A storied New England family of authors, preachers and social reformers would be divided. And some legal eagles of the Mid-19th Century, including NYLI stalwart William M. Evarts, would win a little fame and earn some money as Beecher’s successful defense team.
Behind the eruption of this scandal and ensuing civil trial was the controversial advocate of free love and Presidential candidate, Victoria Woodhull.
Henry Ward Beecher , popular Plymouth Church preacher and social reformer, advocated causes such as temperance and women’s suffrage. It was Beecher’s convincing oratory against slavery that gained him the most fame; His speeches raised so many funds for the Civil War that the guns bought were called “Beecher Bibles”.
But the famous preacher, brother to the equally famous author and abolitionist Harriet Beecher Stowe and early suffragist Isabella Beecher Hooker, was shadowed by rumors of womanizing throughout his career.
Victoria Woodhull, annoyed at the Beecher family ridicule of her ideas, threatened to expose Beecher if he did not personally endorse her controversial pamphlet. Beecher refused, and Woodhull published her allegations with the intent that it would “burst like a bomb-shell into the ranks of the moralistic social camp”.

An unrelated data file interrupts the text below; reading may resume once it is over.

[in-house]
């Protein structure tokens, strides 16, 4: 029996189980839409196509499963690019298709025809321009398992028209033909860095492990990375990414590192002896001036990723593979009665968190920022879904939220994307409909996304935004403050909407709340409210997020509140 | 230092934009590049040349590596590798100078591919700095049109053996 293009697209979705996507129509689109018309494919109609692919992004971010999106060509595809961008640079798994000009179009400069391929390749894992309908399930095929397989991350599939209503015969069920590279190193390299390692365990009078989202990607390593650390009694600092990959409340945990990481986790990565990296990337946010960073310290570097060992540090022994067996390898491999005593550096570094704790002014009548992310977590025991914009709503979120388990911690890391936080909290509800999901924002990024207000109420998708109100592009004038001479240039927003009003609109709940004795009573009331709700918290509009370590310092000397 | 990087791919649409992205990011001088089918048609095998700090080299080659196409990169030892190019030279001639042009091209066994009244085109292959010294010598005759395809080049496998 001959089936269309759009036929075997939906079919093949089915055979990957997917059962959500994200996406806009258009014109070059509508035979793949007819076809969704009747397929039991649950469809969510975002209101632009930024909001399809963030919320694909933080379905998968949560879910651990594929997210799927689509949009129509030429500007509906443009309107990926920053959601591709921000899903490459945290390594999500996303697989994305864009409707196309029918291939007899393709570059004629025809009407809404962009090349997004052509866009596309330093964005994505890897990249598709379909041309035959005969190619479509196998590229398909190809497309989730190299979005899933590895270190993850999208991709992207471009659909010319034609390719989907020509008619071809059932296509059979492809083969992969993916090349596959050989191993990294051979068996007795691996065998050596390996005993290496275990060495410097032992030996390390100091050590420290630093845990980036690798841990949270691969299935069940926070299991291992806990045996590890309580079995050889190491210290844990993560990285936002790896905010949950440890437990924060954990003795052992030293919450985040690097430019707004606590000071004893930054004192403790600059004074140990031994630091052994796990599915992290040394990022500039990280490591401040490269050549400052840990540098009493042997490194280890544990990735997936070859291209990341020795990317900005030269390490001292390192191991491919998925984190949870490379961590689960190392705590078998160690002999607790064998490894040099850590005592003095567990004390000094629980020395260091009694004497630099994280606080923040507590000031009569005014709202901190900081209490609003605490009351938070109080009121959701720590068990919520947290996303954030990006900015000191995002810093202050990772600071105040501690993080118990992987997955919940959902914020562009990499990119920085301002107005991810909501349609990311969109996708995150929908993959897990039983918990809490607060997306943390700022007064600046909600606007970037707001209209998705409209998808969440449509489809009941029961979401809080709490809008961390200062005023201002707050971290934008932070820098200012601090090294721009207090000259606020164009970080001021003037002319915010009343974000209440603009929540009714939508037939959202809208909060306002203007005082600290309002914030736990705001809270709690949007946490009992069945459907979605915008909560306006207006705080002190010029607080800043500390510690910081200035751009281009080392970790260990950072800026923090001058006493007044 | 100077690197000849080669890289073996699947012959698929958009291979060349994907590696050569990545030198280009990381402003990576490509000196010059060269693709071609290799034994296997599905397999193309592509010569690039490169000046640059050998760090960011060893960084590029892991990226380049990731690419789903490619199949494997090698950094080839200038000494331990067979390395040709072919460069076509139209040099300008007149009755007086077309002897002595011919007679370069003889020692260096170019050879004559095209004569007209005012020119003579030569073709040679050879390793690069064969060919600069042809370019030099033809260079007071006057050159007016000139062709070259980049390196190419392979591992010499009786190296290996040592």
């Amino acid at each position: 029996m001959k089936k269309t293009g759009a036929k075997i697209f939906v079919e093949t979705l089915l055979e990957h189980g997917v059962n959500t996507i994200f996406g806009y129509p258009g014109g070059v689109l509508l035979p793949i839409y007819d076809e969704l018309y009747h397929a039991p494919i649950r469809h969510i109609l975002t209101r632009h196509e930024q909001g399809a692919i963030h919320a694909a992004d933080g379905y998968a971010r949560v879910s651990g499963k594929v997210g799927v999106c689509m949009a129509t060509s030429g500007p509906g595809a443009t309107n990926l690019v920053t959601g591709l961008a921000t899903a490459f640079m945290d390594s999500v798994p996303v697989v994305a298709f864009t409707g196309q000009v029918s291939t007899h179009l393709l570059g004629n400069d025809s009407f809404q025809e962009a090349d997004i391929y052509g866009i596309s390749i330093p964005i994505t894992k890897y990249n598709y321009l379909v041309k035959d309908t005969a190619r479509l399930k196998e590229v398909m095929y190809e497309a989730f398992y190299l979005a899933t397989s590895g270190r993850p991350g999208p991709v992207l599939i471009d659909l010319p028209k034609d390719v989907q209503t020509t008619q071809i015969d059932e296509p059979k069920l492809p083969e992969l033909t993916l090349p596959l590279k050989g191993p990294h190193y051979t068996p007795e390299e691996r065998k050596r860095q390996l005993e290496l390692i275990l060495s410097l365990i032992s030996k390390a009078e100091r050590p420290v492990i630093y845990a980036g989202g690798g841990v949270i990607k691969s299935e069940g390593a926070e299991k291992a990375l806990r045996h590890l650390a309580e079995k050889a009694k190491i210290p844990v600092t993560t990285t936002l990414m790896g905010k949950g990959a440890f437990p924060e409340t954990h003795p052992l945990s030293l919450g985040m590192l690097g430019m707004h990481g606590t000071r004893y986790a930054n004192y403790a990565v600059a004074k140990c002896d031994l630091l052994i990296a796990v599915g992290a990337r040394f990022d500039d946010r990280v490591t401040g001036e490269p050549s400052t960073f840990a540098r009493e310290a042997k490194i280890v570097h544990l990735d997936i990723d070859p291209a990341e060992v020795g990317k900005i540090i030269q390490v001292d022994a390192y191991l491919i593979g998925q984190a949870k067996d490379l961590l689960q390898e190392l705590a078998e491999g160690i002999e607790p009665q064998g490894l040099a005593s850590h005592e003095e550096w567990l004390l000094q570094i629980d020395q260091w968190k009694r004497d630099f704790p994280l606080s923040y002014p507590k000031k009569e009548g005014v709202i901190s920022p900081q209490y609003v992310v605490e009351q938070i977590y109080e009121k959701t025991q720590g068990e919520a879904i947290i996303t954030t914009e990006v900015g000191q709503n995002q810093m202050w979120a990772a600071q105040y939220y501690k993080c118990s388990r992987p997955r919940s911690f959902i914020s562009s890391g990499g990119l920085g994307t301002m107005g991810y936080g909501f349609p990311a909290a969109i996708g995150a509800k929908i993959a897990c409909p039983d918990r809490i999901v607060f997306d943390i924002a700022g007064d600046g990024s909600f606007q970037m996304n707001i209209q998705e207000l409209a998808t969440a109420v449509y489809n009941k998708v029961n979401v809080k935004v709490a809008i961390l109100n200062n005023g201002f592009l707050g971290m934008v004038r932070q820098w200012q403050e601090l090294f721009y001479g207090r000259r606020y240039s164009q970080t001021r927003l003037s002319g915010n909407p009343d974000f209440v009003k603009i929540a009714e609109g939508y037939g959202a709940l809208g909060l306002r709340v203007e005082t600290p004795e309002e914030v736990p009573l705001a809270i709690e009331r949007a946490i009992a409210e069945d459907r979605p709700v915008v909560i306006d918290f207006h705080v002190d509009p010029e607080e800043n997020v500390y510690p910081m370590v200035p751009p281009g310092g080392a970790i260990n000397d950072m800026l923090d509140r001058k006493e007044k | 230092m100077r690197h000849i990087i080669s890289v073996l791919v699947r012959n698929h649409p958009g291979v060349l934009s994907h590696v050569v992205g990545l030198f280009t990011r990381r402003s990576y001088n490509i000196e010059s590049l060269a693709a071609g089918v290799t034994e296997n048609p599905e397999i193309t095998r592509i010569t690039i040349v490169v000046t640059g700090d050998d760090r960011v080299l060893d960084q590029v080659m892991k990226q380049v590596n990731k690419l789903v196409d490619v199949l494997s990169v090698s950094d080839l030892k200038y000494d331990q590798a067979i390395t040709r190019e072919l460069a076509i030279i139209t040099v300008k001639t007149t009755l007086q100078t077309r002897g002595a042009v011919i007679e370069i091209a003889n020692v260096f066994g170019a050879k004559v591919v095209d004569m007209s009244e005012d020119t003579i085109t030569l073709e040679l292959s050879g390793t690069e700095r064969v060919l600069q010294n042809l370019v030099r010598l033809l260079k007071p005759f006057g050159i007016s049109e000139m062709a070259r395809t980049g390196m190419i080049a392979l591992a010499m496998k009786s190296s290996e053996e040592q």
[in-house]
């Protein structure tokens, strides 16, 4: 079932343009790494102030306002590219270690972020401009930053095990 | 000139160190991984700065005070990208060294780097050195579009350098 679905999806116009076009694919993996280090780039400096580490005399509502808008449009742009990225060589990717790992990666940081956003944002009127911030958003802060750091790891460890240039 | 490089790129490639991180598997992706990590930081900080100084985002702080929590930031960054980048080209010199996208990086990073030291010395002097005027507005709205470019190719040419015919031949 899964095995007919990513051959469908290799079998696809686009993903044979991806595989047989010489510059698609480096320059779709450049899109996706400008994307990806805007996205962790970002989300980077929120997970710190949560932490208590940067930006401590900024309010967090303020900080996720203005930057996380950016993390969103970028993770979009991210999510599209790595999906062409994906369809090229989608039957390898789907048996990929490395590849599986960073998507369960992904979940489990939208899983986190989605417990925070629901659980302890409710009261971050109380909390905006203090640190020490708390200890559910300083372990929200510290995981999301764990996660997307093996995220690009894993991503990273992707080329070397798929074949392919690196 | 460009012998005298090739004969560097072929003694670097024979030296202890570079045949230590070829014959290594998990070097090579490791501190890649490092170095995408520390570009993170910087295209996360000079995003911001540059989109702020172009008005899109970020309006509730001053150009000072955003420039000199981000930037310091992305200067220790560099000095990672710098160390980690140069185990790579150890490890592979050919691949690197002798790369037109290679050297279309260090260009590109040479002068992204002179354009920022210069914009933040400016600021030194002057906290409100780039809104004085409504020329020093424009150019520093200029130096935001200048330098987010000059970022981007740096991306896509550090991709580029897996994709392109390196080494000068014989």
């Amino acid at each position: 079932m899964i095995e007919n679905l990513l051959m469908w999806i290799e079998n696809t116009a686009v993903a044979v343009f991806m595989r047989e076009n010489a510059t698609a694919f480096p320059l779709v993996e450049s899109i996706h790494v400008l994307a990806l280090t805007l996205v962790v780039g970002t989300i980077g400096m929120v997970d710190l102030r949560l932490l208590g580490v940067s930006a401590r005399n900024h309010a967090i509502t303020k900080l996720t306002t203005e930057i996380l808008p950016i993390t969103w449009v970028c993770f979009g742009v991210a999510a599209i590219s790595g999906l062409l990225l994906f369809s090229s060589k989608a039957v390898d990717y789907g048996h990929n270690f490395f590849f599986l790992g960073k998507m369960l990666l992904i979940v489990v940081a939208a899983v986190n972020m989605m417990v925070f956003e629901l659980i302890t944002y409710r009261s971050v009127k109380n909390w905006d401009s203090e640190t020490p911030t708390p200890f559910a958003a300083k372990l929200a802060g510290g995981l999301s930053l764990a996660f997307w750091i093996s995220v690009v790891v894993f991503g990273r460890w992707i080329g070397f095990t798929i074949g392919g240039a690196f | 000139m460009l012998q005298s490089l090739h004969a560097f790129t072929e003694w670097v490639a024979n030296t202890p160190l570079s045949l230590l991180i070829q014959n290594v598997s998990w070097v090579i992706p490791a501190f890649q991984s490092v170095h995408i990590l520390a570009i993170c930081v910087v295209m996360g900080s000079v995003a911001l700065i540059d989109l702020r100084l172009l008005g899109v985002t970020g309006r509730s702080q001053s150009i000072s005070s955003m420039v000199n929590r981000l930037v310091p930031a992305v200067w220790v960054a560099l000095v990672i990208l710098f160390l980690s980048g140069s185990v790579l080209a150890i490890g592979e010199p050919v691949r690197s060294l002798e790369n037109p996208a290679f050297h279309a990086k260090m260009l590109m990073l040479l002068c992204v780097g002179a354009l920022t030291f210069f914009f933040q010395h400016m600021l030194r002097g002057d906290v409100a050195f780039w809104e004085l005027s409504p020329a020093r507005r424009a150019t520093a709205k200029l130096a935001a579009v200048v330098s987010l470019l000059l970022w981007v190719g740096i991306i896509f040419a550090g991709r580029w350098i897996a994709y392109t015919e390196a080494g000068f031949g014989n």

Some Burst !!
Two more church inquiries followed that censured Plymouth Church and eventually exonerated Beecher.
Tilton, whom many historians believe had a fling with Victoria Woodhull , long knew of his wife Elizabeth’s now ended affair with Beecher. Although he openly discussed details with friends, Tilton nonetheless decided against any legal action.
All that changed after Woodhull’s article, subsequent Church trials, and resulting press feeding frenzy — in 1874, Tilton took Beecher to court for “criminal intimacy”.
The six month trial included contradictory testimony from both Beecher and Tilton and over a hundred supporting witnesses testifying to Beecher’s good character. Evarts successfully argued that Elizabeth Tilton, because of spousal immunity, could not testify.
And three very different outcomes for the principals….
Henry Ward Beecher went back to preaching. A statue honoring him still stands in Brooklyn.
And the crime of adultery? Lest our dear readers think that adultery as a legal matter faded away with the fashion of spats, New York’s Penal code currently classifies Adultery as a class B Misdemeanor.
As of this blog’s writing, 2021 NYS Assembly Bill 100 is seeking to repeal the crime of adultery.